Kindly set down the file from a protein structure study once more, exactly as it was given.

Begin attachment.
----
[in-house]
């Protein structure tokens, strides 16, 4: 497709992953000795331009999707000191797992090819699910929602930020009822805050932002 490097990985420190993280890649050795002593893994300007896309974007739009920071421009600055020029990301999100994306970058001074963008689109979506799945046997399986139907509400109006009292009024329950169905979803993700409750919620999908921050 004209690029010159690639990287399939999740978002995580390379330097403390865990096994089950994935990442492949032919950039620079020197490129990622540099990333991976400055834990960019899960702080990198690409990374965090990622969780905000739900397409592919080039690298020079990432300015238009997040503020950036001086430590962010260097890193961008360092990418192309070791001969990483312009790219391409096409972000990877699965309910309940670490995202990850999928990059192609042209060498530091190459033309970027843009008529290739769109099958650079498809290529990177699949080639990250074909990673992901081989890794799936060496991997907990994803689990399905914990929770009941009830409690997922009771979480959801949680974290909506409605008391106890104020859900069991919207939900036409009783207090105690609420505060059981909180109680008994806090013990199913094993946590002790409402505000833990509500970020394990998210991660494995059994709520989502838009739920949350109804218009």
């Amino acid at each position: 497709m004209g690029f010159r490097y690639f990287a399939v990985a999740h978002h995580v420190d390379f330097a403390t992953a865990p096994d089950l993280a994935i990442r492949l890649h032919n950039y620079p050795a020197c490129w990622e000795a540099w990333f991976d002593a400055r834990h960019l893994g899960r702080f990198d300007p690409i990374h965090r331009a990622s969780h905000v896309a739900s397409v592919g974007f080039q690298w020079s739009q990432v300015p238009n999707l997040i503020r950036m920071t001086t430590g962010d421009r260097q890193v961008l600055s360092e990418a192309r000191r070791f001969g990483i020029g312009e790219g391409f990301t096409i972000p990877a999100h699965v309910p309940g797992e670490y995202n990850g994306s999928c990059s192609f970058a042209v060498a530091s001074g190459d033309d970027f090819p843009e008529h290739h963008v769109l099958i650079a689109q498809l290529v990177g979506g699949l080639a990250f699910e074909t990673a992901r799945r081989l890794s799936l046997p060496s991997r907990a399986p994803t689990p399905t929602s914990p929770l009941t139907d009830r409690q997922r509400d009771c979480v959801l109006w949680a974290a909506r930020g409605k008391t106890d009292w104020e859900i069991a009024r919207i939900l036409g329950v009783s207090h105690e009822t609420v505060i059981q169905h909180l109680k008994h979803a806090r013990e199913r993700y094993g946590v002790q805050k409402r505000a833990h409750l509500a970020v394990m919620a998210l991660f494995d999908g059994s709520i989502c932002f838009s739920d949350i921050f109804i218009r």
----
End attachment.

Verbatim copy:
[in-house]
């Protein structure tokens, strides 16, 4: 497709992953000795331009999707000191797992090819699910929602930020009822805050932002 490097990985420190993280890649050795002593893994300007896309974007739009920071421009600055020029990301999100994306970058001074963008689109979506799945046997399986139907509400109006009292009024329950169905979803993700409750919620999908921050 004209690029010159690639990287399939999740978002995580390379330097403390865990096994089950994935990442492949032919950039620079020197490129990622540099990333991976400055834990960019899960702080990198690409990374965090990622969780905000739900397409592919080039690298020079990432300015238009997040503020950036001086430590962010260097890193961008360092990418192309070791001969990483312009790219391409096409972000990877699965309910309940670490995202990850999928990059192609042209060498530091190459033309970027843009008529290739769109099958650079498809290529990177699949080639990250074909990673992901081989890794799936060496991997907990994803689990399905914990929770009941009830409690997922009771979480959801949680974290909506409605008391106890104020859900069991919207939900036409009783207090105690609420505060059981909180109680008994806090013990199913094993946590002790409402505000833990509500970020394990998210991660494995059994709520989502838009739920949350109804218009």
């Amino acid at each position: 497709m004209g690029f010159r490097y690639f990287a399939v990985a999740h978002h995580v420190d390379f330097a403390t992953a865990p096994d089950l993280a994935i990442r492949l890649h032919n950039y620079p050795a020197c490129w990622e000795a540099w990333f991976d002593a400055r834990h960019l893994g899960r702080f990198d300007p690409i990374h965090r331009a990622s969780h905000v896309a739900s397409v592919g974007f080039q690298w020079s739009q990432v300015p238009n999707l997040i503020r950036m920071t001086t430590g962010d421009r260097q890193v961008l600055s360092e990418a192309r000191r070791f001969g990483i020029g312009e790219g391409f990301t096409i972000p990877a999100h699965v309910p309940g797992e670490y995202n990850g994306s999928c990059s192609f970058a042209v060498a530091s001074g190459d033309d970027f090819p843009e008529h290739h963008v769109l099958i650079a689109q498809l290529v990177g979506g699949l080639a990250f699910e074909t990673a992901r799945r081989l890794s799936l046997p060496s991997r907990a399986p994803t689990p399905t929602s914990p929770l009941t139907d009830r409690q997922r509400d009771c979480v959801l109006w949680a974290a909506r930020g409605k008391t106890d009292w104020e859900i069991a009024r919207i939900l036409g329950v009783s207090h105690e009822t609420v505060i059981q169905h909180l109680k008994h979803a806090r013990e199913r993700y094993g946590v002790q805050k409402r505000a833990h409750l509500a970020v394990m919620a998210l991660f494995d999908g059994s709520i989502c932002f838009s739920d949350i921050f109804i218009r």